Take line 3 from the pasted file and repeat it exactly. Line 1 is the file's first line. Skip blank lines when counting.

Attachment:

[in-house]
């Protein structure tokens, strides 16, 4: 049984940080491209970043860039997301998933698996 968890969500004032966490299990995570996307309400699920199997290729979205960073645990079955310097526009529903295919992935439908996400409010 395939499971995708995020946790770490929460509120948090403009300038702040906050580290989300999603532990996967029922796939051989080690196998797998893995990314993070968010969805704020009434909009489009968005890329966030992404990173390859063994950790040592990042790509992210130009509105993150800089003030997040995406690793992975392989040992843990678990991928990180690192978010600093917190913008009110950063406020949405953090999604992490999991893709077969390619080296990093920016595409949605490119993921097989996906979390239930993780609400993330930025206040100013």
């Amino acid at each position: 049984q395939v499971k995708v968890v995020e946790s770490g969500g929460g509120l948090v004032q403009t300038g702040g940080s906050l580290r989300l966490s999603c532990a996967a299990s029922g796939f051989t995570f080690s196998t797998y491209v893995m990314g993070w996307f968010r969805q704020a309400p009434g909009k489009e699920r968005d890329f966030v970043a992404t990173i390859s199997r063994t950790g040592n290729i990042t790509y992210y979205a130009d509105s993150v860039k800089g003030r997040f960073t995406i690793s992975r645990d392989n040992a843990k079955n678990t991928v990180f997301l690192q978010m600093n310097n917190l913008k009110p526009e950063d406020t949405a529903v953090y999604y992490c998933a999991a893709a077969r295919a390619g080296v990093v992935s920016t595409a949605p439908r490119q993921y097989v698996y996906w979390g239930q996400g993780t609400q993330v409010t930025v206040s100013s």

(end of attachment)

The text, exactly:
């Amino acid at each position: 049984q395939v499971k995708v968890v995020e946790s770490g969500g929460g509120l948090v004032q403009t300038g702040g940080s906050l580290r989300l966490s999603c532990a996967a299990s029922g796939f051989t995570f080690s196998t797998y491209v893995m990314g993070w996307f968010r969805q704020a309400p009434g909009k489009e699920r968005d890329f966030v970043a992404t990173i390859s199997r063994t950790g040592n290729i990042t790509y992210y979205a130009d509105s993150v860039k800089g003030r997040f960073t995406i690793s992975r645990d392989n040992a843990k079955n678990t991928v990180f997301l690192q978010m600093n310097n917190l913008k009110p526009e950063d406020t949405a529903v953090y999604y992490c998933a999991a893709a077969r295919a390619g080296v990093v992935s920016t595409a949605p439908r490119q993921y097989v698996y996906w979390g239930q996400g993780t609400q993330v409010t930025v206040s100013s």